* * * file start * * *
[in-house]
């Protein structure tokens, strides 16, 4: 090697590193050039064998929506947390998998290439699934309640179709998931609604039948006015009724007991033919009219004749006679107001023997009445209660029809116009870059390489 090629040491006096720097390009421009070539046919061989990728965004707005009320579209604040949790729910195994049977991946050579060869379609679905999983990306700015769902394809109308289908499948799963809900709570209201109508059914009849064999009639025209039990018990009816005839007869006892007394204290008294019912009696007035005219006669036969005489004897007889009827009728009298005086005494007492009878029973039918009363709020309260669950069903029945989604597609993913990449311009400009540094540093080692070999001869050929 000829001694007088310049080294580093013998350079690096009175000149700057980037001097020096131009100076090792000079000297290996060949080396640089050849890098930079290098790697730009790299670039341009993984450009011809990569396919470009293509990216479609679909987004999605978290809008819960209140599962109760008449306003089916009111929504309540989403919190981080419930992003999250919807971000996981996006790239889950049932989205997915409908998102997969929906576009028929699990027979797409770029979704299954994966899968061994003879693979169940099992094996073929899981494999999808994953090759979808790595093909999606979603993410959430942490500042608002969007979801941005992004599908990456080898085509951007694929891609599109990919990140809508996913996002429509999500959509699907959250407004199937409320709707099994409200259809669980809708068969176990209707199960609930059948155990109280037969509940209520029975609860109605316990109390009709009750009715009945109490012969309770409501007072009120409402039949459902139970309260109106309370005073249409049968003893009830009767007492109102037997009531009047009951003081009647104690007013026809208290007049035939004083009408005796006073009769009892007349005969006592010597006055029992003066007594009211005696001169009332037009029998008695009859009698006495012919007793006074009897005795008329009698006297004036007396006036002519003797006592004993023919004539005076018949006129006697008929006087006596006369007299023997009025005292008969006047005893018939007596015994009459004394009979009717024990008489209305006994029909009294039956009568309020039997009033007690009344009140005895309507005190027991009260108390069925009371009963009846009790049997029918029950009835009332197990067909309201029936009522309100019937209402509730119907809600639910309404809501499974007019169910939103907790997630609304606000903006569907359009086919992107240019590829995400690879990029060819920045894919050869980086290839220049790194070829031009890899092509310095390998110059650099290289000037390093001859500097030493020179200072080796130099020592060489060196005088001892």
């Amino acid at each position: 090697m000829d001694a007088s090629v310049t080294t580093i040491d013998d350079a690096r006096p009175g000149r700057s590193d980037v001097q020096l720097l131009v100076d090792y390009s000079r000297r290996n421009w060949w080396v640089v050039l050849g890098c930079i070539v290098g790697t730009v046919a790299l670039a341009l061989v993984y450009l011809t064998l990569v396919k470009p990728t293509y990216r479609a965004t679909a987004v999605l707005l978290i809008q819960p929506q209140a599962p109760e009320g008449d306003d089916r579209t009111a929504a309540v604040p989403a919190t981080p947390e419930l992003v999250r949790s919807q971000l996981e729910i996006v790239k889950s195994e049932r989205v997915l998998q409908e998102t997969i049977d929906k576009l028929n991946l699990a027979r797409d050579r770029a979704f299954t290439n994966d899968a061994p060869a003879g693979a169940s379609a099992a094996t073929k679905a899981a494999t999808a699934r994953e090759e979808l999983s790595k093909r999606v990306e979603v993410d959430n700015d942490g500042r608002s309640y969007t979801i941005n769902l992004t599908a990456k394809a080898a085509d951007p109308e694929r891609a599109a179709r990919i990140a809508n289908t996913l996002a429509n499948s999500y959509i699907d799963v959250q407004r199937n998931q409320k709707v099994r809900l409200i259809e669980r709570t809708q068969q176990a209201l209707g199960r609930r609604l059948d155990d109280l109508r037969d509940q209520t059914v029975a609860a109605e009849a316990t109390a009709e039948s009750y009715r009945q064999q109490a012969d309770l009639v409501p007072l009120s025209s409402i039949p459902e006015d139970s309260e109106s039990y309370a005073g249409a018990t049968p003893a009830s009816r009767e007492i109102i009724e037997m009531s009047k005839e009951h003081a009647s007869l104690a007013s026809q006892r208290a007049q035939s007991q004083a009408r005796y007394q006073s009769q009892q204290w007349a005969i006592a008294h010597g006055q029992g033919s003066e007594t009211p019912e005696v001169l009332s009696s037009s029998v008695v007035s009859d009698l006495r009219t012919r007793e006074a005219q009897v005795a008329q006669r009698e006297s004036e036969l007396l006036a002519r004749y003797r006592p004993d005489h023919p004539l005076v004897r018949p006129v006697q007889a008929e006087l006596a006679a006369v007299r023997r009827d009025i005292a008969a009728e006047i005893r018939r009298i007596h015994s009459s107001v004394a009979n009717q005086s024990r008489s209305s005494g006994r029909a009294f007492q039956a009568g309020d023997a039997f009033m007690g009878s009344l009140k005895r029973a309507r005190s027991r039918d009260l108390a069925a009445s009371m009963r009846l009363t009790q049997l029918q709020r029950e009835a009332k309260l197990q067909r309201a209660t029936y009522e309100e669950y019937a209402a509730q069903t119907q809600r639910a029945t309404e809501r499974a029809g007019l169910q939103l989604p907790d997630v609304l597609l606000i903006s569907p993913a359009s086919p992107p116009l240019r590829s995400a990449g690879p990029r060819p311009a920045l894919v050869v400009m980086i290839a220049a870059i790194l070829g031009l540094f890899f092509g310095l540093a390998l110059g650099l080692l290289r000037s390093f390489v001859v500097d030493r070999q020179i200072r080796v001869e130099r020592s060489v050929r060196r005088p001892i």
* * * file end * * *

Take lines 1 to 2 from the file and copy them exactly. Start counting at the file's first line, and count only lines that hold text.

[in-house]
């Protein structure tokens, strides 16, 4: 090697590193050039064998929506947390998998290439699934309640179709998931609604039948006015009724007991033919009219004749006679107001023997009445209660029809116009870059390489 090629040491006096720097390009421009070539046919061989990728965004707005009320579209604040949790729910195994049977991946050579060869379609679905999983990306700015769902394809109308289908499948799963809900709570209201109508059914009849064999009639025209039990018990009816005839007869006892007394204290008294019912009696007035005219006669036969005489004897007889009827009728009298005086005494007492009878029973039918009363709020309260669950069903029945989604597609993913990449311009400009540094540093080692070999001869050929 000829001694007088310049080294580093013998350079690096009175000149700057980037001097020096131009100076090792000079000297290996060949080396640089050849890098930079290098790697730009790299670039341009993984450009011809990569396919470009293509990216479609679909987004999605978290809008819960209140599962109760008449306003089916009111929504309540989403919190981080419930992003999250919807971000996981996006790239889950049932989205997915409908998102997969929906576009028929699990027979797409770029979704299954994966899968061994003879693979169940099992094996073929899981494999999808994953090759979808790595093909999606979603993410959430942490500042608002969007979801941005992004599908990456080898085509951007694929891609599109990919990140809508996913996002429509999500959509699907959250407004199937409320709707099994409200259809669980809708068969176990209707199960609930059948155990109280037969509940209520029975609860109605316990109390009709009750009715009945109490012969309770409501007072009120409402039949459902139970309260109106309370005073249409049968003893009830009767007492109102037997009531009047009951003081009647104690007013026809208290007049035939004083009408005796006073009769009892007349005969006592010597006055029992003066007594009211005696001169009332037009029998008695009859009698006495012919007793006074009897005795008329009698006297004036007396006036002519003797006592004993023919004539005076018949006129006697008929006087006596006369007299023997009025005292008969006047005893018939007596015994009459004394009979009717024990008489209305006994029909009294039956009568309020039997009033007690009344009140005895309507005190027991009260108390069925009371009963009846009790049997029918029950009835009332197990067909309201029936009522309100019937209402509730119907809600639910309404809501499974007019169910939103907790997630609304606000903006569907359009086919992107240019590829995400690879990029060819920045894919050869980086290839220049790194070829031009890899092509310095390998110059650099290289000037390093001859500097030493020179200072080796130099020592060489060196005088001892």